Those familiar with Siege will appreciate the nods to how Extraction sets itself up in battle. Over and above smoke bombs, players are encouraged to send ground-running drones into the danger zone to scope out targets, flag points of interest, and, crucially, identify enemy placement. But, unlike Siege, your Archaean antagonists pay little mind to the reconnaissance tech wheeling around at their feet, giving you free roam until the batteries run out of juice. Similarly, environmental destruction plays its part here – a central tenet of Siege since launch – but the wiser you get to each Archaean type's move-set, the more you realise busting down a partition wall with Sledge's hammer and going gung-ho with a shotty is a last resort against pretty much any other plan of attack.
Sleuthing around in the shadows and picking off prey undetected is instead a far better way of getting ahead, especially inside the infiltration half of proceedings. And it's in these moments where Rainbow Six Extraction shines – when it's doing its own thing, not striving to replicate Siege or be the next Left 4 Dead; when it makes you consider every decision, every action, every consequence, the XP you might gain or lose, and the resulting XCOM-like incremental decision-making you'll face at the other end. While each incursion is composed of three distinct subzones, you can extract at any time, again underlining the importance of the survival vs success dichotomy. Live, and make off with whatever XP you've scavenged to that point. Die, and lose it all.
When things do go belly-up, fallen operators are rendered MIA and placed in a stasis form within whichever map they've been downed. Anyone familiar with the television show The Crystal Maze will know the drill, but, while you lose immediate control of the fallen operator in these instances, you will ultimately get the chance to rescue them, and whatever upgraded gear and tech they're equipped with, during a later 'MIA Rescue' objective. These bouts involve shooting targets that look like glowing flowers attached to giant umbilical cords while pulling your pal from the clutches of a giant, slimy tree. Yes, really.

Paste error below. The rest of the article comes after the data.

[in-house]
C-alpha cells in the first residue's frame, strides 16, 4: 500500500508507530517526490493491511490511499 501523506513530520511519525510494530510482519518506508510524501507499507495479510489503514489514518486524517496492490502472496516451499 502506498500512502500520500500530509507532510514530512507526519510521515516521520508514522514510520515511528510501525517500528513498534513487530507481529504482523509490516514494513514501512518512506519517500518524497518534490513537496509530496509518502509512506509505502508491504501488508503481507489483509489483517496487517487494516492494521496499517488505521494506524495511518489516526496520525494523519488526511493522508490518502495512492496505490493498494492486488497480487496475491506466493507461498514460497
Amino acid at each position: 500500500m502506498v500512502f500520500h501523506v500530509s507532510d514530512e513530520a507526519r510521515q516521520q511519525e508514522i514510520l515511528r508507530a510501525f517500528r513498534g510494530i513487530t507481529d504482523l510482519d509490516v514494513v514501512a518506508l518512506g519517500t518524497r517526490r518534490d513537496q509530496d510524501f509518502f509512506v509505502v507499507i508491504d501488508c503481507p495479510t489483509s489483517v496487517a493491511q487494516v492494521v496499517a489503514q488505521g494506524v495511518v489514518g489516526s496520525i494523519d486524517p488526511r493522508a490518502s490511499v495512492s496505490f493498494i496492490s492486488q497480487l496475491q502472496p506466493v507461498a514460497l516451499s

Friends and future
All of the above can be tackled in single-player mode, but it's invariably more fun with pals. In the absence of proper populated servers pre-release, I teamed up with two members of the GamesRadar+ team for some squad-based antics (maximum groups of three) in cross-play, with two of us playing on PS5 and another on Xbox. Extraction is fully cross-playable on PC, PS5, and Xbox Series X via Ubisoft Connect, which automatically syncs on PC and can be linked to console profiles in-game.
Not that going it alone in Extraction isn't fun, but there's something infinitely more entertaining about undertaking a 'Specimen' incursion – wherein you're tasked with luring an Archaean from deep within the map to a trap mounted on the extraction site in order to capture it alive – while your buddies hum the Benny Hill theme tune through their headsets. Likewise, when conducting one of the aforementioned flower / umbilical cord / sticky tree missions (or 'MIA Rescue' as the game prefers), coordinating with gun-toting lookouts over each shoulder as hordes of Archaeans burst through walls in all directions really helped us recapture missing-in-action agents under pressure.
Moreover, later challenges involve travelling to alternate dimensions to take on shape-shifting 'Protean' Archaeans. These enemies mimic the likeness and skill sets of REACT operators themselves, and, bloody hell, three-player teams in these set-tos are barely enough.
With an ensemble of 18 playable operators to send into the breach, including a host of Siege-familiar favourites; upgradable tech, including body armour, revive kits and scan grenades; and a handful of explosive and reinforcements to tinker with, Rainbow Six Extraction offers plenty beyond the battlefield. In the weeks following launch, Ubisoft plans to evolve its uber-challenging 'Maelstrom Protocol' mode, with weekly assignments and combat and assault modes promising to add flavour to the get-in-extract-get-out fundamentals of the core Extraction experience.
The thing is, all of this depends on Extraction hitting the ground running from the off and garnering that initial player-base it hopes to develop, sustain, and grow. With its inclusion in Xbox's Game Pass initiative, and the fact that the remainder of this month is relatively light on the big releases front, Extraction has a good chance of doing so in the short-term. How Extraction will fare longer-term remains to be seen.
The fact that we're still talking about Rainbow Six Siege and (its now-retired) Outbreak mode today speaks volumes for their long-lasting appeal, but by flying so closely to its inspiration, Rainbow Six Extraction suffers a bit of an identity crisis. It's often good but rarely great. In its darker, action horror-driven moments, it can be brilliant; but when forcing gratuitous gunplay that fails to live up to Siege's prestige, it can be repetitive. If Rainbow Six Extraction is to achieve long-term success and build a healthy community, then it must play to its strengths, it must be its own thing, and it must escape the long shadow cast by the very source material responsible for its existence.
Reviewed on PS5 with a code provided by the publisher.